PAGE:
Blamethrower

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Well, we all talk about things that can help save lives and spending money facilitates this. Yes it would cost a lot of money but is it not worth it even for just 1 childs life?

All it takes is someone tripping over someone elses bag and bam you've got their brains all over your face.

(playing devils advocate here)
 

Philip Phlopp

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Well, we all talk about things that can help save lives and spending money facilitates this. Yes it would cost a lot of money but is it not worth it even for just 1 childs life?

All it takes is someone tripping over someone elses bag and bam you've got their brains all over your face.

(playing devils advocate here)

Go fix road safety first and come back and annoy the railway when you've done that.

2013 has 398 pedestrians killed on Britain's roads and just 3 passengers killed on stations, of which 2 might have been preventable by platform doors. All 3 fatalities would have been preventable if the passengers weren't drunk.
 
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jopsuk

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Absolutely- though the railway is a much more controllable environment as the vehicles always travel in controlled paths and are only operated by highly trained and monitored professionals.

As an aside though, here's one of the Japanese systems
 

ANDYS

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Not wishing to cause a fuss but are platform edges a danger?

I understand that suicides need to be prevented but how many accidents on platform edges are there? I am certain there are some but when do you decide that platform doors need to be put up. When do we start worrying about people being trapped the wrong side of the door or getting trapped when the door open/closes.

Our H&S culture trying to get rid of every conceivable risk can go too far. Platforms can be dangerous so use some common sense and stay away from the edge. If you are stupid enough to put yourself (and others) in danger then throw the full weight of the law at these people so they slowly learn to behave more sensibly.
 

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Well, we all talk about things that can help save lives and spending money facilitates this. Yes it would cost a lot of money but is it not worth it even for just 1 childs life?

All it takes is someone tripping over someone elses bag and bam you've got their brains all over your face.

(playing devils advocate here)

Ok ill ask again.

Can you tell me how many instances has this happened over the last 50 years in the case you mention?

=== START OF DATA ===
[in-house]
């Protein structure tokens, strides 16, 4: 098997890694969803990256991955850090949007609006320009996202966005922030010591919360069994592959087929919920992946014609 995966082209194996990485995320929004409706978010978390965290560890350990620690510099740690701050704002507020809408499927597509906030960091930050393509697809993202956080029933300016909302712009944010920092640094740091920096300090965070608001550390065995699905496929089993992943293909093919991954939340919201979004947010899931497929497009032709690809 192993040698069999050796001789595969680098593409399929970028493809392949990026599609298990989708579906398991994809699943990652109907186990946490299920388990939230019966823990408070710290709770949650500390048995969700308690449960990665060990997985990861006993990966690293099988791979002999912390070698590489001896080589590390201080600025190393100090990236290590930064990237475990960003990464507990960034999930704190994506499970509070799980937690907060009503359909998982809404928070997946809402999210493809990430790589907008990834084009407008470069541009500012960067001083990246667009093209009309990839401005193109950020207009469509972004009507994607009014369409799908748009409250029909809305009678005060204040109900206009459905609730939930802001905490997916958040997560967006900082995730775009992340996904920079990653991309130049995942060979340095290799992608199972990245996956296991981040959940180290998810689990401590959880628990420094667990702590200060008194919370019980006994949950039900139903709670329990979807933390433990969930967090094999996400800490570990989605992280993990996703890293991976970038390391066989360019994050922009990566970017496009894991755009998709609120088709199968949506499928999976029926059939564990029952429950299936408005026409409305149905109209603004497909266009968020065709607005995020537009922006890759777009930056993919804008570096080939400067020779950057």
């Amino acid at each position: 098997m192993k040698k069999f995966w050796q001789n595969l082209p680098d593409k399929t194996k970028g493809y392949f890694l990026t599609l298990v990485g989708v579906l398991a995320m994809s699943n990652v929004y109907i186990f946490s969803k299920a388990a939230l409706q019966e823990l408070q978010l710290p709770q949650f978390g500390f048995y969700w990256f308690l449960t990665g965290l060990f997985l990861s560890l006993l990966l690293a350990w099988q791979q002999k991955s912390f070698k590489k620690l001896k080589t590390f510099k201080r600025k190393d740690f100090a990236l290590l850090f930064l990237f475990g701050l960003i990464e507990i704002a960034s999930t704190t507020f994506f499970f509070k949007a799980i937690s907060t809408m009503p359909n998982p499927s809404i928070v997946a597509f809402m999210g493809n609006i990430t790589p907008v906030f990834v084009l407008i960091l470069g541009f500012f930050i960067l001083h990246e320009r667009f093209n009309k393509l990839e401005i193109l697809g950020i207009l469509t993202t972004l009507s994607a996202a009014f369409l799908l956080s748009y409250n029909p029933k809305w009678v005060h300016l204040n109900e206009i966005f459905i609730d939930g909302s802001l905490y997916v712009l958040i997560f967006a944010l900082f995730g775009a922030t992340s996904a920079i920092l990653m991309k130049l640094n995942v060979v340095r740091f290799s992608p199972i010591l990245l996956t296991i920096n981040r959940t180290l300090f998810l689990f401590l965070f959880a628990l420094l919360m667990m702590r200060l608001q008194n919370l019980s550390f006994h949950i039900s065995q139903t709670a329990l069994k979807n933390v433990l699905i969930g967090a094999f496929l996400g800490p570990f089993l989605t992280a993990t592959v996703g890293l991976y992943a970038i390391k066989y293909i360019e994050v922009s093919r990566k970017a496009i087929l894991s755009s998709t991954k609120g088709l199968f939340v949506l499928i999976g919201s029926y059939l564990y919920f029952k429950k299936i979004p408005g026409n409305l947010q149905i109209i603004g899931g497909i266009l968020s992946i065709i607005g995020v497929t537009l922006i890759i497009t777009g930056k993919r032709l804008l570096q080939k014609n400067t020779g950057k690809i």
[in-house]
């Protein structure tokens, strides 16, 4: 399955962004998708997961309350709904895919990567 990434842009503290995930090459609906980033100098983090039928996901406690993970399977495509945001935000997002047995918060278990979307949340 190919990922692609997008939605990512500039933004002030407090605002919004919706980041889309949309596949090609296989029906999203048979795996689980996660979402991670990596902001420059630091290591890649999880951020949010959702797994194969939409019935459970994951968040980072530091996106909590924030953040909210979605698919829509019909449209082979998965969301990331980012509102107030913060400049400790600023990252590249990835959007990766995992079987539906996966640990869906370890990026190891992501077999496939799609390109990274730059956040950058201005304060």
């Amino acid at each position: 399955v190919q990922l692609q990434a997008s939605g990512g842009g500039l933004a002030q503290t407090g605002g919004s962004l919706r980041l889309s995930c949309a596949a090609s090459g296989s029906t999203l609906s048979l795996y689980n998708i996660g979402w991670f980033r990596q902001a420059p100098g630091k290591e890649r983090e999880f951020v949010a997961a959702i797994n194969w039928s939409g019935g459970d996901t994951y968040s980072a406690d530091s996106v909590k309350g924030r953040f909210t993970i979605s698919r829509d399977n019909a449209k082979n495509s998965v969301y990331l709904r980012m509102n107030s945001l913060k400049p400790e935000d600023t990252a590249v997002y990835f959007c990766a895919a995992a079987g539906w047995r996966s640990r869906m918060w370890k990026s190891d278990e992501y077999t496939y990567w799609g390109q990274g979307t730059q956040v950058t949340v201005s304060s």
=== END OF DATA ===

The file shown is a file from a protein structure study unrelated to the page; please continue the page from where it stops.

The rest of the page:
Sensible question, can you give me a sensible answer?
 

Bletchleyite

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Well, we all talk about things that can help save lives and spending money facilitates this. Yes it would cost a lot of money but is it not worth it even for just 1 childs life?

Money is finite. If spending that money elsewhere would save more lives, no, it isn't.

Similarly, if the money was spent but caused a fare increase which made more people travel by car, it might well cause deaths (those put off air travel by 9/11 caused an increase in road deaths, yet had they flown they would not have died).
 

Bald Rick

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Well, we all talk about things that can help save lives and spending money facilitates this. Yes it would cost a lot of money but is it not worth it even for just 1 childs life?

All it takes is someone tripping over someone elses bag and bam you've got their brains all over your face.

(playing devils advocate here)

There are far more cost effective methods of preventing injuries, and worse, on the rail network. Removing Level Crossings for example.
 

SpacePhoenix

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What's the speed limit (if any) that any fast train anywhere in the UK is allowed to pass through a station where the platform has anyone on it?
 

edwin_m

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What's the speed limit (if any) that any fast train anywhere in the UK is allowed to pass through a station where the platform has anyone on it?

125mph, so at present everywhere except HS1 (where all platforms are on lower-speed loops anyway). But if speeds are increased above 125mph then it is likely that passengers would not be allowed on platforms when faster trains are passing on the adjacent track.
 

D1009